This type of estimation can play out to the landowner’s disadvantage. For example, a buyer conservatively estimates there are 1,000 cords of wood planned for harvest on the property and it will cost $1,000 to upgrade an old road to implement the harvest. The buyer thus decreases stumpage values to the landowner by $1 per cord to pay for the cost of the road. If the harvest generated more volume than estimated such as 1,200 cords, the landowner in effect paid $1,200 for the road when it only costs $1,000. If the true cost of the road is less than estimated, for example $700, landowner revenue would be $500 less due to reduced stumpage rates. When spread over estimated harvest volumes, the multiple variables and costs associated with a timber harvest add tremendous financial risk to landowners with the potential of reduced revenue.

An alternative to a stumpage sale is a direct sale where a forester or management company sells wood on the landowner’s behalf directly to the market and administers rates that are paid to a logging contractor to harvest and deliver forest products to specified markets. The logging rates are adjusted by the forester based on the terrain, type of harvest, equipment used, and distance to the mill. The unit logging rate covers cutting, skidding, loading and hauling the timber to market. Any other costs associated with the harvest are kept separate from the logging costs including road work, plowing, and close out costs and are paid by the landowner with the timber revenue generated from the harvest. The forester or management company receives a commission for overseeing the harvest and administering the direct sale based on a percentage of the net timber revenue realized by the landowner. Net timber revenue is the value of the delivered product less the cost of logging. The forester involved oversees the entire harvest and negotiates logging costs and other associated costs of the harvest on the landowner’s behalf.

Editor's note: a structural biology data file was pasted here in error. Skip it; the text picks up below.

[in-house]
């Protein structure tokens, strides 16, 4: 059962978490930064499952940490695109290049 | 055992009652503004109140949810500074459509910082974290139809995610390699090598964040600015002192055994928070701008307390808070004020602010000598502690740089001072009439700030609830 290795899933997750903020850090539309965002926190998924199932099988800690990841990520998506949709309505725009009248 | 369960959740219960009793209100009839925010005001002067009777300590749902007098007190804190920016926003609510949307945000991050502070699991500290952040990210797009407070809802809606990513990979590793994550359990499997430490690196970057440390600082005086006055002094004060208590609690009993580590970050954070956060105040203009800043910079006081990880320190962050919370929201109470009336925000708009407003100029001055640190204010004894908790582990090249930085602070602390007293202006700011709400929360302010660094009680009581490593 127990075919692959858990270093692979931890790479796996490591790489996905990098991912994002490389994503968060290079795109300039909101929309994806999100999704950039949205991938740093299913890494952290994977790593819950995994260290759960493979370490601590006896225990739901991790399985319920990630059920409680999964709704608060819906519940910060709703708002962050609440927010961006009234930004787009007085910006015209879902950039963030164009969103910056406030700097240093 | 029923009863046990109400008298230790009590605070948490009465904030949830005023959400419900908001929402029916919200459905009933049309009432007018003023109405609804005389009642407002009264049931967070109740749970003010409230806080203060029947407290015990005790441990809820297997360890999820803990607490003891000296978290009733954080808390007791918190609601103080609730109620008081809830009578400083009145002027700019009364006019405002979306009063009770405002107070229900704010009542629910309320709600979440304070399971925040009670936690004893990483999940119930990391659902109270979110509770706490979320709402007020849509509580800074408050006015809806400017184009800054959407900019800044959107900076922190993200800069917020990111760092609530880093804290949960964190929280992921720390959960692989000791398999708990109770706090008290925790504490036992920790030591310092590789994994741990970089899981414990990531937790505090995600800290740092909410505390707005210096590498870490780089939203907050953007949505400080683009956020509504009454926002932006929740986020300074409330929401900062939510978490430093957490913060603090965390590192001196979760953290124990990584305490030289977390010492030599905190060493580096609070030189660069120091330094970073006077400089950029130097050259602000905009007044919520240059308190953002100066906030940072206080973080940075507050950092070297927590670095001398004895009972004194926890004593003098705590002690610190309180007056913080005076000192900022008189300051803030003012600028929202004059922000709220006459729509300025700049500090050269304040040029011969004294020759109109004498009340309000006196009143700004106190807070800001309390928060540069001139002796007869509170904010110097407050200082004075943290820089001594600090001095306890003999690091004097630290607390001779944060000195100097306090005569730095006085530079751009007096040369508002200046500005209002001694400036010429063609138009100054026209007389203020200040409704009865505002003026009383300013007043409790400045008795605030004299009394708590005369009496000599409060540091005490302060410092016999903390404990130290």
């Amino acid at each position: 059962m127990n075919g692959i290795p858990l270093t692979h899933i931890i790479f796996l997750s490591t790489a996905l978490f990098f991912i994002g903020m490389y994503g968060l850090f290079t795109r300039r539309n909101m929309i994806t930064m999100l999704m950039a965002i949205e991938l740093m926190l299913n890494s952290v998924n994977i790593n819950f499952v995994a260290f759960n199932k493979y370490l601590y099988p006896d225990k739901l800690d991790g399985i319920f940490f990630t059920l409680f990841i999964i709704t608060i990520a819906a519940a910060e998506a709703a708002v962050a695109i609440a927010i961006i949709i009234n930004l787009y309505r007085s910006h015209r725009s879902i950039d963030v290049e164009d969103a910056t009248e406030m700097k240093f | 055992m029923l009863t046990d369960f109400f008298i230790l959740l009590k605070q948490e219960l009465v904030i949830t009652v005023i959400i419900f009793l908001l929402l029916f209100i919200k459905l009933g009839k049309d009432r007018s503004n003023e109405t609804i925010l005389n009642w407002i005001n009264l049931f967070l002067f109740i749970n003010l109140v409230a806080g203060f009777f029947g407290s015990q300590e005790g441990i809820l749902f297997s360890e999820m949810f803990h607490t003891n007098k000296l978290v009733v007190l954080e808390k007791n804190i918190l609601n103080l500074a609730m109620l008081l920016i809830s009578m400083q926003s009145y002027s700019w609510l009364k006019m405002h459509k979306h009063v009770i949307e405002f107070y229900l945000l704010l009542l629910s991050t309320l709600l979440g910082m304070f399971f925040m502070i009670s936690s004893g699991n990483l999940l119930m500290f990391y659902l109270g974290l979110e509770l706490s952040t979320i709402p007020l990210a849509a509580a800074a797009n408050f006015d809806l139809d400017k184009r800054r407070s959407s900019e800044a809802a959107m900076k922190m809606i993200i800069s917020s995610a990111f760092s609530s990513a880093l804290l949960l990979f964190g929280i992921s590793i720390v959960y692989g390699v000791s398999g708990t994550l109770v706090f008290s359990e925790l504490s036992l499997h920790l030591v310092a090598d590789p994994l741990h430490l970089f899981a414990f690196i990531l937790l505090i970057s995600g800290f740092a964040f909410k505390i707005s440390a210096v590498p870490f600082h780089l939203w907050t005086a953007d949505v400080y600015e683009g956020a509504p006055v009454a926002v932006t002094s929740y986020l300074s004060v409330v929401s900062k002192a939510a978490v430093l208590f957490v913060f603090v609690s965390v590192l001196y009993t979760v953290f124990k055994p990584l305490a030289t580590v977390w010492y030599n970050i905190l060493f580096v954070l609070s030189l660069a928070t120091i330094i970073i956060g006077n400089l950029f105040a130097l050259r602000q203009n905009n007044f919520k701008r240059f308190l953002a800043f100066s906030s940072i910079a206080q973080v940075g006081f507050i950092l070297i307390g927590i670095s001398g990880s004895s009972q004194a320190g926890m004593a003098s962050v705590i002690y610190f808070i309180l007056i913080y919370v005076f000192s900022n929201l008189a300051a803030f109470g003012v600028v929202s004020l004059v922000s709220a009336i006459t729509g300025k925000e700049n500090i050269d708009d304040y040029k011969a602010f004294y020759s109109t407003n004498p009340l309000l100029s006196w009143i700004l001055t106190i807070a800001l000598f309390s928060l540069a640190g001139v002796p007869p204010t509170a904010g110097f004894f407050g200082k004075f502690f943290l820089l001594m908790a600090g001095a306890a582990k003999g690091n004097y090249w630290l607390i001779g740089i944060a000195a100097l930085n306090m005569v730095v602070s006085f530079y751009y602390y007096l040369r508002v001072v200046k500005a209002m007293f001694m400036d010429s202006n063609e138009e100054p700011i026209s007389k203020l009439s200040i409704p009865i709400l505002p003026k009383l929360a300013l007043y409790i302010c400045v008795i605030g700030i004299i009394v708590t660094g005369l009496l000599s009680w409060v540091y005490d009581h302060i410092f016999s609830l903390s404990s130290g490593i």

The advantage to the landowner when choosing a direct sale is having a forester working on the landowner’s behalf examining and negotiating all logging and other expenses associated with the harvest to ensure they are legitimate. A direct sale also removes any market speculation that could lower stumpage rates in fear of a drop in price that may never occur. While it is possible for market prices to change during a harvesting operation, it is not in the landowner’s best interest to have stumpage rates adjusted in anticipation of a potential drop in market price. In a direct sale, an increase in market price will result in a direct increase in income to the landowner, which is not the case in a stumpage sale scenario.

After talking with MacDonald, the Warners decided to proceed with a direct sale administered by American Forest Management on their behalf. With the harvest planned during the winter months when they were in Connecticut, the Warners liked the idea of having a consulting forester working on their behalf to oversee the harvest in their absence.

Following the harvest, the timber revenue the Warners generated through the direct sale was compared with the stumpage they would have received had they accepted the proposed stumpage rates from the logging contractor. After deducting road costs, plowing costs, and AFM’s commission from the direct sale, the Warners received more than two times the income with the direct sale compared to the stumpage income they would have received. Generating income from a timber harvest was not the main objective for the Warners: however, ensuring they were treated fairly and generating income that could be used to make further improvements to their property was important to them. After the harvest, Margie Warner shared, “The additional income generated through the direct sale, was the catalyst in being able to begin the construction of a cabin on our property.”